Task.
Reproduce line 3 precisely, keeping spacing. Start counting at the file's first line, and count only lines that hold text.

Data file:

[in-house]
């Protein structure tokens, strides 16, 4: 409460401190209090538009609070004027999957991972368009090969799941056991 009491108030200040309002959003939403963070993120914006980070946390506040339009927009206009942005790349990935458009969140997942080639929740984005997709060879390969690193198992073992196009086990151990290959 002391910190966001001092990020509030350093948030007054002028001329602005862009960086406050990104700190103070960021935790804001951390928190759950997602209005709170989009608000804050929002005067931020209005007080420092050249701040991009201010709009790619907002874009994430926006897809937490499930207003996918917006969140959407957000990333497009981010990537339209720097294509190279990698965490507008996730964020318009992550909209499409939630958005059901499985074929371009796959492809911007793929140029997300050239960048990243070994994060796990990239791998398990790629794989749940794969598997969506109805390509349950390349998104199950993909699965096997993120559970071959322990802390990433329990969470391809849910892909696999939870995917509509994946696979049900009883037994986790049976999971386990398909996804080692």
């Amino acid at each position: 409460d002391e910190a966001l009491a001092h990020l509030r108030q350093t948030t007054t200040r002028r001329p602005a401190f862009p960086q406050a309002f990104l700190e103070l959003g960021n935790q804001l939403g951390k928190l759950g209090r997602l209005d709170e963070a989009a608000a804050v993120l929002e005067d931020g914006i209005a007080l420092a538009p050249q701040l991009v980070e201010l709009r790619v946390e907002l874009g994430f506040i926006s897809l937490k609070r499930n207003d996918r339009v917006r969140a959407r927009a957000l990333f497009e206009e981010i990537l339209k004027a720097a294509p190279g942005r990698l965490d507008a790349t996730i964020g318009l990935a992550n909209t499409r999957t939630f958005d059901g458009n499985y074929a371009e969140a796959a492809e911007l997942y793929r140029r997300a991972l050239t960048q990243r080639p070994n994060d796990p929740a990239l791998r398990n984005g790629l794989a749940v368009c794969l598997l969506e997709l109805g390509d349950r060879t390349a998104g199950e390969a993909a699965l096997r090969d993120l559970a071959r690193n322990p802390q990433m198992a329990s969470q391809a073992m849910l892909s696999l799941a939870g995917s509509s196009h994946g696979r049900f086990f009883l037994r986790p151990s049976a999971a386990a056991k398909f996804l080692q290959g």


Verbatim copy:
């Amino acid at each position: 409460d002391e910190a966001l009491a001092h990020l509030r108030q350093t948030t007054t200040r002028r001329p602005a401190f862009p960086q406050a309002f990104l700190e103070l959003g960021n935790q804001l939403g951390k928190l759950g209090r997602l209005d709170e963070a989009a608000a804050v993120l929002e005067d931020g914006i209005a007080l420092a538009p050249q701040l991009v980070e201010l709009r790619v946390e907002l874009g994430f506040i926006s897809l937490k609070r499930n207003d996918r339009v917006r969140a959407r927009a957000l990333f497009e206009e981010i990537l339209k004027a720097a294509p190279g942005r990698l965490d507008a790349t996730i964020g318009l990935a992550n909209t499409r999957t939630f958005d059901g458009n499985y074929a371009e969140a796959a492809e911007l997942y793929r140029r997300a991972l050239t960048q990243r080639p070994n994060d796990p929740a990239l791998r398990n984005g790629l794989a749940v368009c794969l598997l969506e997709l109805g390509d349950r060879t390349a998104g199950e390969a993909a699965l096997r090969d993120l559970a071959r690193n322990p802390q990433m198992a329990s969470q391809a073992m849910l892909s696999l799941a939870g995917s509509s196009h994946g696979r049900f086990f009883l037994r986790p151990s049976a999971a386990a056991k398909f996804l080692q290959g």